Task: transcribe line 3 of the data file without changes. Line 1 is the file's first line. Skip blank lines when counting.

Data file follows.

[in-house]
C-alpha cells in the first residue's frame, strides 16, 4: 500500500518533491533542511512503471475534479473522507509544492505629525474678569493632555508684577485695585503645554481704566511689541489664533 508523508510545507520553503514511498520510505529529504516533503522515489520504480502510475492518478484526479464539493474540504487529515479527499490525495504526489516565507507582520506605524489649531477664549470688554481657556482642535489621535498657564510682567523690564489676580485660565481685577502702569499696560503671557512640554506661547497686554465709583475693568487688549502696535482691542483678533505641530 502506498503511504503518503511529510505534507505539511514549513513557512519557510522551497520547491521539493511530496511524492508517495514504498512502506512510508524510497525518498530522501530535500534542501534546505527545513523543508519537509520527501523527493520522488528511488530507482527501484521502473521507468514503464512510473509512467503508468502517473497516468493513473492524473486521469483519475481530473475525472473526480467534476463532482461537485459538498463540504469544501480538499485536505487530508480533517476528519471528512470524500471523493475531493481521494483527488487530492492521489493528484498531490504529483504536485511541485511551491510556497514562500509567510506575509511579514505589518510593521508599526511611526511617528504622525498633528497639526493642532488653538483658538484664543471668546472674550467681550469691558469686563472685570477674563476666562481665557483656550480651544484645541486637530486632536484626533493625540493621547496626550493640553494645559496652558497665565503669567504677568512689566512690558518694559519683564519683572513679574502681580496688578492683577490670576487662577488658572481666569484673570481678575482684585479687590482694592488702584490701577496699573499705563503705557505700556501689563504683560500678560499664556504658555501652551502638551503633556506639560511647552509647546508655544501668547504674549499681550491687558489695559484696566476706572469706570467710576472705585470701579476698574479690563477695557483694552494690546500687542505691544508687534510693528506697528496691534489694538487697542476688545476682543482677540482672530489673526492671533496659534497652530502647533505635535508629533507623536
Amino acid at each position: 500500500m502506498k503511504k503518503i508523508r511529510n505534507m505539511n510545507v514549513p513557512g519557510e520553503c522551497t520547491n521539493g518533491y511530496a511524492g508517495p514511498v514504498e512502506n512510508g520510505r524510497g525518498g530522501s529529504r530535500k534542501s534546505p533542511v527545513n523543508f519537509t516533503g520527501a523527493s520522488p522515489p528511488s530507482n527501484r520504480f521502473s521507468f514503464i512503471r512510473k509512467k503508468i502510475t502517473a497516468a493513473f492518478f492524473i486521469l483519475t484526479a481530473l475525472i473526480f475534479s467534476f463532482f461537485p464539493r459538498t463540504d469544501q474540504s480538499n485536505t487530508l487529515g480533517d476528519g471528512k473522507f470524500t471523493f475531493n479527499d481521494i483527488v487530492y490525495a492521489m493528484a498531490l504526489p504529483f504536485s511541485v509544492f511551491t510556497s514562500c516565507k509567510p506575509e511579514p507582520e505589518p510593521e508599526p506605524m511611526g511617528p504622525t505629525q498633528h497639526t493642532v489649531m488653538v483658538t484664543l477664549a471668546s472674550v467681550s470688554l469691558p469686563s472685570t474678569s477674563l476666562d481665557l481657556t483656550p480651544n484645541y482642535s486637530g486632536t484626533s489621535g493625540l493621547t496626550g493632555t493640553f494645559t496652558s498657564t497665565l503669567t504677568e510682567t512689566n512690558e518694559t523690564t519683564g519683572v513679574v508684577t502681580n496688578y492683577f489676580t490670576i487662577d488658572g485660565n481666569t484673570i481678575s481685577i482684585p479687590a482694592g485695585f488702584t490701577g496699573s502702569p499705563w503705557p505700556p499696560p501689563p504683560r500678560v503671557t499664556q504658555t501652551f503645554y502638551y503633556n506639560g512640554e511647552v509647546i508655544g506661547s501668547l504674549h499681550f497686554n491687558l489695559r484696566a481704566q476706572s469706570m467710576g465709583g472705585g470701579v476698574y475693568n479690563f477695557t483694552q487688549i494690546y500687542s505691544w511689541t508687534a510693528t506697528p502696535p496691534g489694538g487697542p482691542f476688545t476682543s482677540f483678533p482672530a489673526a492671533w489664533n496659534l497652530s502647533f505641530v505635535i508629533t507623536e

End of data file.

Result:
Amino acid at each position: 500500500m502506498k503511504k503518503i508523508r511529510n505534507m505539511n510545507v514549513p513557512g519557510e520553503c522551497t520547491n521539493g518533491y511530496a511524492g508517495p514511498v514504498e512502506n512510508g520510505r524510497g525518498g530522501s529529504r530535500k534542501s534546505p533542511v527545513n523543508f519537509t516533503g520527501a523527493s520522488p522515489p528511488s530507482n527501484r520504480f521502473s521507468f514503464i512503471r512510473k509512467k503508468i502510475t502517473a497516468a493513473f492518478f492524473i486521469l483519475t484526479a481530473l475525472i473526480f475534479s467534476f463532482f461537485p464539493r459538498t463540504d469544501q474540504s480538499n485536505t487530508l487529515g480533517d476528519g471528512k473522507f470524500t471523493f475531493n479527499d481521494i483527488v487530492y490525495a492521489m493528484a498531490l504526489p504529483f504536485s511541485v509544492f511551491t510556497s514562500c516565507k509567510p506575509e511579514p507582520e505589518p510593521e508599526p506605524m511611526g511617528p504622525t505629525q498633528h497639526t493642532v489649531m488653538v483658538t484664543l477664549a471668546s472674550v467681550s470688554l469691558p469686563s472685570t474678569s477674563l476666562d481665557l481657556t483656550p480651544n484645541y482642535s486637530g486632536t484626533s489621535g493625540l493621547t496626550g493632555t493640553f494645559t496652558s498657564t497665565l503669567t504677568e510682567t512689566n512690558e518694559t523690564t519683564g519683572v513679574v508684577t502681580n496688578y492683577f489676580t490670576i487662577d488658572g485660565n481666569t484673570i481678575s481685577i482684585p479687590a482694592g485695585f488702584t490701577g496699573s502702569p499705563w503705557p505700556p499696560p501689563p504683560r500678560v503671557t499664556q504658555t501652551f503645554y502638551y503633556n506639560g512640554e511647552v509647546i508655544g506661547s501668547l504674549h499681550f497686554n491687558l489695559r484696566a481704566q476706572s469706570m467710576g465709583g472705585g470701579v476698574y475693568n479690563f477695557t483694552q487688549i494690546y500687542s505691544w511689541t508687534a510693528t506697528p502696535p496691534g489694538g487697542p482691542f476688545t476682543s482677540f483678533p482672530a489673526a492671533w489664533n496659534l497652530s502647533f505641530v505635535i508629533t507623536e